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New research indicates women who have heart attacks are more likely to survive if they have a fellow female treating them.
A multi-disciplinary team analyzed two decades of records from Florida emergency rooms, including every patient who had been admitted with a heart attack from 1991 to 2010. They showed that women are more likely to die when treated by male doctors, compared to either men treated by male doctors or women treated by female doctors.
“Female patients treated by male physicians were the least likely to survive. Survival rates were two to three times higher for female patients treated by female physicians compared with female patients treated by male physicians.”
The difference in survival rate was consistent even when the researchers accounted for other variables, such as the doctors’ years of experience, patients’ age, ethnicity, other diseases, educational level, and the hospitals where they were admitted.
“These results suggest a reason why gender inequality in heart attack mortality persists: Most physicians are male, and male physicians appear to have trouble treating female patients,” the team wrote.
The new study reinforces other research indicating heart attacks in women were often misdiagnosed or ignored due to a long history of focusing on heart disease symptoms in men. It also supports other evidence that women are simply better doctors.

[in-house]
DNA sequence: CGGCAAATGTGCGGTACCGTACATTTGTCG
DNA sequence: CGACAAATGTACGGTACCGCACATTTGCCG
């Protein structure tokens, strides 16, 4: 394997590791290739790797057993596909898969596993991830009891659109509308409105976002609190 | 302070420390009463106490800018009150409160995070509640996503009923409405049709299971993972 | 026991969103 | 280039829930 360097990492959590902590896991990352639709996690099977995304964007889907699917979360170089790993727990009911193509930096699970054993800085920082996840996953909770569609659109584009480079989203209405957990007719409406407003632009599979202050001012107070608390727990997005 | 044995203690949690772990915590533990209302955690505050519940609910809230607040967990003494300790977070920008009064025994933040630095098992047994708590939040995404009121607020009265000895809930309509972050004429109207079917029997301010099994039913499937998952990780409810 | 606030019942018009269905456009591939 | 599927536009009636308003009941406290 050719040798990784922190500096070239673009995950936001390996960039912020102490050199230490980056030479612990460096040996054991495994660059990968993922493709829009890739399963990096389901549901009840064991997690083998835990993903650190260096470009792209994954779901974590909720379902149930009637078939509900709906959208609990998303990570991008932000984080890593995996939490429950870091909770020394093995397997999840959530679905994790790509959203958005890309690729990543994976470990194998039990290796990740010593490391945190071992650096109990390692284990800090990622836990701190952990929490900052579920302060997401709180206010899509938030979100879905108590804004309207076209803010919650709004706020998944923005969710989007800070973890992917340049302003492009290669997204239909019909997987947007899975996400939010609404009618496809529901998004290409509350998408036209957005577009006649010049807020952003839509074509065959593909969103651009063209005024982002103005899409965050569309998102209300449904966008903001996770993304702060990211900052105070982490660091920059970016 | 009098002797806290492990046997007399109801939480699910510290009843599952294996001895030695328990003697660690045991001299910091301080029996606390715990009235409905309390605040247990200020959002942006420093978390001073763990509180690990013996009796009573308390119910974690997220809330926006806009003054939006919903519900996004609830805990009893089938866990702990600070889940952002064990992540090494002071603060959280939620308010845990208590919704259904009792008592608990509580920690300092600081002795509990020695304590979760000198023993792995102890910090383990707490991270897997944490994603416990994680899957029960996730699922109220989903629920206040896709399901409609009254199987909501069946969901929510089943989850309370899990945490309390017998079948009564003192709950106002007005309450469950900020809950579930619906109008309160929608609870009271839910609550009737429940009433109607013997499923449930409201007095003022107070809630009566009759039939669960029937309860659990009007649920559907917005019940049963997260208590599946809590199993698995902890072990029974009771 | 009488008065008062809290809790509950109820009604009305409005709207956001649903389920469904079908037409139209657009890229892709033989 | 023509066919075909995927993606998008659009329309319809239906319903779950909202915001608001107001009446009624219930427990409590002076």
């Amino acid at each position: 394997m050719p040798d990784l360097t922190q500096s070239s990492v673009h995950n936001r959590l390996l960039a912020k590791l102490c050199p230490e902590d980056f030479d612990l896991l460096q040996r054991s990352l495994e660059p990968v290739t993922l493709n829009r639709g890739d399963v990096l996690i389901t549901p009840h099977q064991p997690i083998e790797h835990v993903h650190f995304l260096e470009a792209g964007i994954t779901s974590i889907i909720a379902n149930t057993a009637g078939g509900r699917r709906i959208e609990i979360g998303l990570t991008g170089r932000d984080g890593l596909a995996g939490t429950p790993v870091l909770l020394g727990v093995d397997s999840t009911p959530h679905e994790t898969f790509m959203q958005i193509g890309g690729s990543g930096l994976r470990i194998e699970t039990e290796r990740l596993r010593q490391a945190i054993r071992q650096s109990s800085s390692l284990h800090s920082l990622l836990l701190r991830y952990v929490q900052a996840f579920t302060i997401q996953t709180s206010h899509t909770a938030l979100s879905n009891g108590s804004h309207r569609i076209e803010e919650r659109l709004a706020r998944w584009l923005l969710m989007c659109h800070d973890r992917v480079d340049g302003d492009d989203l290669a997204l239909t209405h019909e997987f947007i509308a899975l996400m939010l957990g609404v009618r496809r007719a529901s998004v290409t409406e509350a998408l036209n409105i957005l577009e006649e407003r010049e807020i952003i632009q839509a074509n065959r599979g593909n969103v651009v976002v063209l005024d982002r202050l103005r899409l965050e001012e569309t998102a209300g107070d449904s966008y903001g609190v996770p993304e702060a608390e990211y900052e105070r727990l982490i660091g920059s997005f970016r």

In a 2016 study of roughly 1.6 million U.S. patients, Ashish Jha from the Harvard T. H. Chan School of Public Health found there would be 32,000 fewer deaths annually in the Medicare population “if male physicians had the same outcomes as female physicians.” Another recent study found “elderly hospitalized patients treated by female internists have lower mortality and readmissions compared with those cared for by male internists.”
The mounting evidence makes it all the more infuriating that female doctors are paid, on average, $105,000 less annually than their male counterparts.